On Form 8949, Part I, it says You may aggregate all short-term transactions...for which there are no adjustments directly in Schedule D without reporting them in Form 8949.

What does it mean for a short-term transaction to have "no adjustments"?

  • Hi Merlin. Please use the "united-states" tag for your U.S. tax questions. Thanks. Mar 25, 2014 at 22:48

2 Answers 2


Typically that applies if the broker Form 1099-B reports an incorrect basis to the IRS. If the Form 1099-B shows incorrect basis relative to your records, then you can use 8949, column (g) to report the correct basis. The 8949 Instructions provide a brief example. http://www.irs.gov/pub/irs-prior/i8949--2013.pdf

Although you have an obligation to report all income, and hence to report the true basis, as a practical matter this information will usually be correct as presented by the broker. If you have separate information or reports relating to your investments, and you are so inclined, then you can double-check the basis information in your 1099-B.

If you aren't aware of basis discrepancies, then the adjustments probably don't apply to you and your investments can stick to Schedule D.

  • Actually, for specific kinds of investments, broker will never report the correct values. E.g.: SLV/GLD trusts etc.
    – littleadv
    Mar 25, 2014 at 22:45

In addition to the adjustment type in NL7's answer, there are a host of others. If there are any adjustments, form 8949 is required, if not, the gains can be separated into short and long-term and added together to be entered on Schedule D. Anything requiring an adjustment code in column F of the 8949 requires an entry in column G.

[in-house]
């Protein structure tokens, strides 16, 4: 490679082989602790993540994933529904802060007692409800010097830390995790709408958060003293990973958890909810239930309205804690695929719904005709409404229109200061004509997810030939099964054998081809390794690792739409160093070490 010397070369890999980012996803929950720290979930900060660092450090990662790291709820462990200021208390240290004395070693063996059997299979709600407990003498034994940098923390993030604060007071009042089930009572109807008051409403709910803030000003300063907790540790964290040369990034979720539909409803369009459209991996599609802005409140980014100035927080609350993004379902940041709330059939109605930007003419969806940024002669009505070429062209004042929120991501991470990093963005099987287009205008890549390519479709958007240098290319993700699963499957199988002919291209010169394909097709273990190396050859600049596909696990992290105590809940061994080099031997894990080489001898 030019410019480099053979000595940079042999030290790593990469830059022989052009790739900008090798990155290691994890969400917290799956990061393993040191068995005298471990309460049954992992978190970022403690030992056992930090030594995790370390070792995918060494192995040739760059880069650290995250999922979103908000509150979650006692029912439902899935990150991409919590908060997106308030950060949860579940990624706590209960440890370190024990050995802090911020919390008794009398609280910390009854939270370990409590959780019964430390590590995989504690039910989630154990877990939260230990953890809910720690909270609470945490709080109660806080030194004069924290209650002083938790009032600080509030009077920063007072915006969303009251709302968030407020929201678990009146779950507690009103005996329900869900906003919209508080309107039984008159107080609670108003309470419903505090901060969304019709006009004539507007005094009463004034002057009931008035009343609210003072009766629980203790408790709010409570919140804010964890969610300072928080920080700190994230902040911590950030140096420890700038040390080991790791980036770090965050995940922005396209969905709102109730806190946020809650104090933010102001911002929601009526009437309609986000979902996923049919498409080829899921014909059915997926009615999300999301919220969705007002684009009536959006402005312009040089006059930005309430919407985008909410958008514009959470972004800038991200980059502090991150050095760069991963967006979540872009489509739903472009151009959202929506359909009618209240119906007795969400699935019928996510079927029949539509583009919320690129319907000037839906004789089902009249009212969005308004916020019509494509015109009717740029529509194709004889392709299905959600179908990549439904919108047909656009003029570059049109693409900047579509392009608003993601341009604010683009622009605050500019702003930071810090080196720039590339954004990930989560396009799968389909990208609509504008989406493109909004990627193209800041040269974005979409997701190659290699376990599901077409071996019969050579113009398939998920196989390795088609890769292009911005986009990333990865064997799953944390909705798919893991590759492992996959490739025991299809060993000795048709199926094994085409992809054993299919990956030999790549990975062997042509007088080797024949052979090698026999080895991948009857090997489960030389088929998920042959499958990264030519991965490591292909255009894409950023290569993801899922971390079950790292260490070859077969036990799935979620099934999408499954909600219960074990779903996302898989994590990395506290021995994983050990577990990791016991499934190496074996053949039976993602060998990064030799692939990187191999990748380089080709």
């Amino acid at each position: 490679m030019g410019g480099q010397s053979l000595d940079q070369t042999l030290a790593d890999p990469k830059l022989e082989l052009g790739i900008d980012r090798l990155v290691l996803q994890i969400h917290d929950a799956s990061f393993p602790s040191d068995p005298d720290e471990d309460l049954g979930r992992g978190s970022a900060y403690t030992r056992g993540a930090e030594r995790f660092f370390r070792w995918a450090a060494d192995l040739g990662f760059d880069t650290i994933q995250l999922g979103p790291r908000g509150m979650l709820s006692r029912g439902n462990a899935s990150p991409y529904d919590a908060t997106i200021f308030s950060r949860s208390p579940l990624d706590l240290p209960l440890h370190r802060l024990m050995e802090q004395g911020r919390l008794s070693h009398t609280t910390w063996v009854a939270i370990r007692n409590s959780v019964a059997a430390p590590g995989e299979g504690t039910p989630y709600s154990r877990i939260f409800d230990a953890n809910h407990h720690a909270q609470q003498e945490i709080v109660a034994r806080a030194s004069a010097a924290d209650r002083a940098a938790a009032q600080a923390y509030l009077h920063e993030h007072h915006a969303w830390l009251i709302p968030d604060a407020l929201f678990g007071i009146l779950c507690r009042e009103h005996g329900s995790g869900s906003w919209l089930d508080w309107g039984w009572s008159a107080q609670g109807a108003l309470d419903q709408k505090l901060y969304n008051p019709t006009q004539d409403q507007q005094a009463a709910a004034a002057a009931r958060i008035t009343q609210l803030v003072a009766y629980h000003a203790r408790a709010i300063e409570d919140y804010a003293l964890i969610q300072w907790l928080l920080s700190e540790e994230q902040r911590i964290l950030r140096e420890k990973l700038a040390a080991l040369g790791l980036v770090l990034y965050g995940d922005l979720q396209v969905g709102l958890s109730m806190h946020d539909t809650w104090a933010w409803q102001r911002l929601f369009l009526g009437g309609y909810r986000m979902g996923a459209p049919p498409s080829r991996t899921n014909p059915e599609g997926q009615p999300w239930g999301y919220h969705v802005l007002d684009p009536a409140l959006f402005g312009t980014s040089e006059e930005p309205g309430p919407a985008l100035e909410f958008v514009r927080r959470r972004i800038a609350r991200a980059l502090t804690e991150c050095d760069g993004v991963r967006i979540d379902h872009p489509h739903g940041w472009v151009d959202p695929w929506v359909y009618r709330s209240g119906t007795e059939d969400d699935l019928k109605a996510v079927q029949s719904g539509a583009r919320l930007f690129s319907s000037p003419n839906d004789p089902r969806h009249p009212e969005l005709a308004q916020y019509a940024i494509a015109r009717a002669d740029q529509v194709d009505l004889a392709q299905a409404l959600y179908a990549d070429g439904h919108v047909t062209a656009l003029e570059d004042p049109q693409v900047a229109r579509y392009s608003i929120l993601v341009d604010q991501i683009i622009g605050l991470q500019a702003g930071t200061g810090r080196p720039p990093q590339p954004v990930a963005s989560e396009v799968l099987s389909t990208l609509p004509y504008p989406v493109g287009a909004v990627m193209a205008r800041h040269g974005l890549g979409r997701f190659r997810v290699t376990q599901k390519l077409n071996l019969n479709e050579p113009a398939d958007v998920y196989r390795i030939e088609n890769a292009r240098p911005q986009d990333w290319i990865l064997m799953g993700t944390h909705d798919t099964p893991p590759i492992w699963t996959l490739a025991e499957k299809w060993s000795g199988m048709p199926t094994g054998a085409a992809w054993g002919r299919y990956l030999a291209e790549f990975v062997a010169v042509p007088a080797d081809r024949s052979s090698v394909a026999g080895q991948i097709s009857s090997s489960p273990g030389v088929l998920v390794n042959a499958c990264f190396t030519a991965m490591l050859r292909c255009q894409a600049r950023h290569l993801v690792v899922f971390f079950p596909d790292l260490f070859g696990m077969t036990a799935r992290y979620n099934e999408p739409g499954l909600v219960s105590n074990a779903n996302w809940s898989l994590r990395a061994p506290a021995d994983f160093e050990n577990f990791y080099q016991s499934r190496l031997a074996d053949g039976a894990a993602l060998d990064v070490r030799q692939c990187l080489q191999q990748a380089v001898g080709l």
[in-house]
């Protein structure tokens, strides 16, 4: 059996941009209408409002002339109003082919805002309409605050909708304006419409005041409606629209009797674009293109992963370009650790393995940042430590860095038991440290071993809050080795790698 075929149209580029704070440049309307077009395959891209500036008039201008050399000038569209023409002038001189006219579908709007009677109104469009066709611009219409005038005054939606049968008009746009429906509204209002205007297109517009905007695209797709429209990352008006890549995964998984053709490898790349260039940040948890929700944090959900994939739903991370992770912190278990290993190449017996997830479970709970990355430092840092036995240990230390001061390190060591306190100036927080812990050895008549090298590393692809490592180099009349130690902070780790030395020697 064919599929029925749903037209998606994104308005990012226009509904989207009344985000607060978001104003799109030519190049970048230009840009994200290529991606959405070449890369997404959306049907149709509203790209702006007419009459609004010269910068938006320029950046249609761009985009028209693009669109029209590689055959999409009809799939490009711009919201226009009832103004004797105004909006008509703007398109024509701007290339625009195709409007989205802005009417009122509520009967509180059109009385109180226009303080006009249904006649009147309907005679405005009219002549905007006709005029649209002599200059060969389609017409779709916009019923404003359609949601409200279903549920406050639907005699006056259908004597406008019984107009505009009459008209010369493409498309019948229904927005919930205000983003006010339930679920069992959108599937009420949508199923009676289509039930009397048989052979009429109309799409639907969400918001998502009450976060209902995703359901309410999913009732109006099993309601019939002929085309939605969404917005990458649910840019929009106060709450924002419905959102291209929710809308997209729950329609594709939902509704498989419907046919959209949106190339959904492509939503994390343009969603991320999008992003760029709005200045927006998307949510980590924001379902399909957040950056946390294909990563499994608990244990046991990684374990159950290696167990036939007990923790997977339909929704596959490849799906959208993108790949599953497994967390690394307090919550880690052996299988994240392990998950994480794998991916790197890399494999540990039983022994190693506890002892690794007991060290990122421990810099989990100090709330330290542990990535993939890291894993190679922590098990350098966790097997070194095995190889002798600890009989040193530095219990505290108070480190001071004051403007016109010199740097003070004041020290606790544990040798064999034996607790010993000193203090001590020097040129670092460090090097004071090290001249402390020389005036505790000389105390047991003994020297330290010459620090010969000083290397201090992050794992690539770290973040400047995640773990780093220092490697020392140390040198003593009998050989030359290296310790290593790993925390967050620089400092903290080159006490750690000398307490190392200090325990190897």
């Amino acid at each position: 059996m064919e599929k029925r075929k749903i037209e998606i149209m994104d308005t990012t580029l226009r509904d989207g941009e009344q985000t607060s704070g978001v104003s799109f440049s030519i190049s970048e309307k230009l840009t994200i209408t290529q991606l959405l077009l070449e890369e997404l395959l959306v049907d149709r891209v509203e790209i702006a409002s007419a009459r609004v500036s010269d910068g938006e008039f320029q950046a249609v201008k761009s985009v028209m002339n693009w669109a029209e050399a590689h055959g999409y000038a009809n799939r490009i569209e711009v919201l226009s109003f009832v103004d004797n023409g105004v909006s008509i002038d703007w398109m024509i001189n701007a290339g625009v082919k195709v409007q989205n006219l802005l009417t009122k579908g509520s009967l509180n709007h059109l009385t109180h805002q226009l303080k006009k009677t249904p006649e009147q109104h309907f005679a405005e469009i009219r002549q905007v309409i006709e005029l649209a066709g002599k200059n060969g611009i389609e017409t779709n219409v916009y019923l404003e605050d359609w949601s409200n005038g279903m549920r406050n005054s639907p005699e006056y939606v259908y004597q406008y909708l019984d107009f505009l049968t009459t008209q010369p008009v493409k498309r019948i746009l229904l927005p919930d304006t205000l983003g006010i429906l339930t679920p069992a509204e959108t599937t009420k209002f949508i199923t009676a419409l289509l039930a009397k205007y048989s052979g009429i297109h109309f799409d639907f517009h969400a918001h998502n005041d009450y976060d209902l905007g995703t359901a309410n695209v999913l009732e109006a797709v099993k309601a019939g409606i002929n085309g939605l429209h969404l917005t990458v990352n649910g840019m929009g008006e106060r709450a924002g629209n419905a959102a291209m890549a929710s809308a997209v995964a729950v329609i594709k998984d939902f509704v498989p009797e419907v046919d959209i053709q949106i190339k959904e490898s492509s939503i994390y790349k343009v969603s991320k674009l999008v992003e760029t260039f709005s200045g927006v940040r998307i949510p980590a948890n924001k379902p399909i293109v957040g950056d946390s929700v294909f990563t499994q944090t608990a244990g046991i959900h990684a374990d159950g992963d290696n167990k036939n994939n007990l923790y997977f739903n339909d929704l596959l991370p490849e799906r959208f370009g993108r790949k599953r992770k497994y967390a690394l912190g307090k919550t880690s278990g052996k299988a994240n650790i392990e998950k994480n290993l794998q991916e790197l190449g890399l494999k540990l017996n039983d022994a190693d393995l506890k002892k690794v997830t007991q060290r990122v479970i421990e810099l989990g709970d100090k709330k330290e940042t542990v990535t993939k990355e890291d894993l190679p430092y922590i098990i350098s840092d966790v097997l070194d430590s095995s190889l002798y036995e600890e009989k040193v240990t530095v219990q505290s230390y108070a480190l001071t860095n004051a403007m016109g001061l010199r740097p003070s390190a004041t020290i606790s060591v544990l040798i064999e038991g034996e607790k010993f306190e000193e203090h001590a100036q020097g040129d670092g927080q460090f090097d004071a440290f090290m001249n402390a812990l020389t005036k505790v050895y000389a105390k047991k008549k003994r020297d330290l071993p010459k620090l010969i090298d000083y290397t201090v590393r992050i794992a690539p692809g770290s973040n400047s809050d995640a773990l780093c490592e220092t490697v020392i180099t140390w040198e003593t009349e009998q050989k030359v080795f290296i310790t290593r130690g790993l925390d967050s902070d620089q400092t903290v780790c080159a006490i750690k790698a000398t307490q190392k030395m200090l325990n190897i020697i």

Some other example entries for column F include:

B   Basis is reported incorrectly on the 1099-B (as mentioned above)
T   Whether the gain is Short- or Long-term is reported incorrectly on the 1099-B
W   Whether the sale of the security was considered a wash sale** 
N   Whether you received the amount as a nominee

(see the 8949 instructions for a complete list)

**A wash sale occurs when you sell or trade stock or securities at a loss and within 30 days before or after the sale you:

  • Buy substantially identical stock or securities,

  • Acquire substantially identical stock or securities in a fully taxable trade,

  • Acquire a contract or option to buy substantially identical stock or securities, or

  • Acquire substantially identical stock for your individual retirement account (IRA) or Roth IRA.

(from Pub17)

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